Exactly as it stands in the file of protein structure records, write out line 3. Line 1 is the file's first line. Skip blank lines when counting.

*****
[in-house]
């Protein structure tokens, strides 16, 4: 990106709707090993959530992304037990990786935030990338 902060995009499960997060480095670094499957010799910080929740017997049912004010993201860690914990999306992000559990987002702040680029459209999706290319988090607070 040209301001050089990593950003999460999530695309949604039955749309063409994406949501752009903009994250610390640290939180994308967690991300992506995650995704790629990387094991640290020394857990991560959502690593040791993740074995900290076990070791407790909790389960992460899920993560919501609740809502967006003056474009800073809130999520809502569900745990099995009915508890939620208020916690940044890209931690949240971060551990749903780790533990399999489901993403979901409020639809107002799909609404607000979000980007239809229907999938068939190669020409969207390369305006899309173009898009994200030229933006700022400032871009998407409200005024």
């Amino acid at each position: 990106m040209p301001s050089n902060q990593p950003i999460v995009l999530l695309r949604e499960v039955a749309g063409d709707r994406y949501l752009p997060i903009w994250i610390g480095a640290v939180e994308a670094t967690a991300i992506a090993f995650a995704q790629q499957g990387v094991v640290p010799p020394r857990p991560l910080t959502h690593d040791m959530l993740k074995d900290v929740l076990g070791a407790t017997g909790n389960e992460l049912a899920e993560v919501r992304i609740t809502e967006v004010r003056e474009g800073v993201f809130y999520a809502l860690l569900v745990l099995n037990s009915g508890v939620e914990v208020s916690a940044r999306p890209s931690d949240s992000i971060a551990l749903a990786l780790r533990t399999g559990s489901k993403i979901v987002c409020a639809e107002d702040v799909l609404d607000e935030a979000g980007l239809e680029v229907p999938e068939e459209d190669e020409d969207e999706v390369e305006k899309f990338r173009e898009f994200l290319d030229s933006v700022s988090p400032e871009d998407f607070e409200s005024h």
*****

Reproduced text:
């Amino acid at each position: 990106m040209p301001s050089n902060q990593p950003i999460v995009l999530l695309r949604e499960v039955a749309g063409d709707r994406y949501l752009p997060i903009w994250i610390g480095a640290v939180e994308a670094t967690a991300i992506a090993f995650a995704q790629q499957g990387v094991v640290p010799p020394r857990p991560l910080t959502h690593d040791m959530l993740k074995d900290v929740l076990g070791a407790t017997g909790n389960e992460l049912a899920e993560v919501r992304i609740t809502e967006v004010r003056e474009g800073v993201f809130y999520a809502l860690l569900v745990l099995n037990s009915g508890v939620e914990v208020s916690a940044r999306p890209s931690d949240s992000i971060a551990l749903a990786l780790r533990t399999g559990s489901k993403i979901v987002c409020a639809e107002d702040v799909l609404d607000e935030a979000g980007l239809e680029v229907p999938e068939e459209d190669e020409d969207e999706v390369e305006k899309f990338r173009e898009f994200l290319d030229s933006v700022s988090p400032e871009d998407f607070e409200s005024h």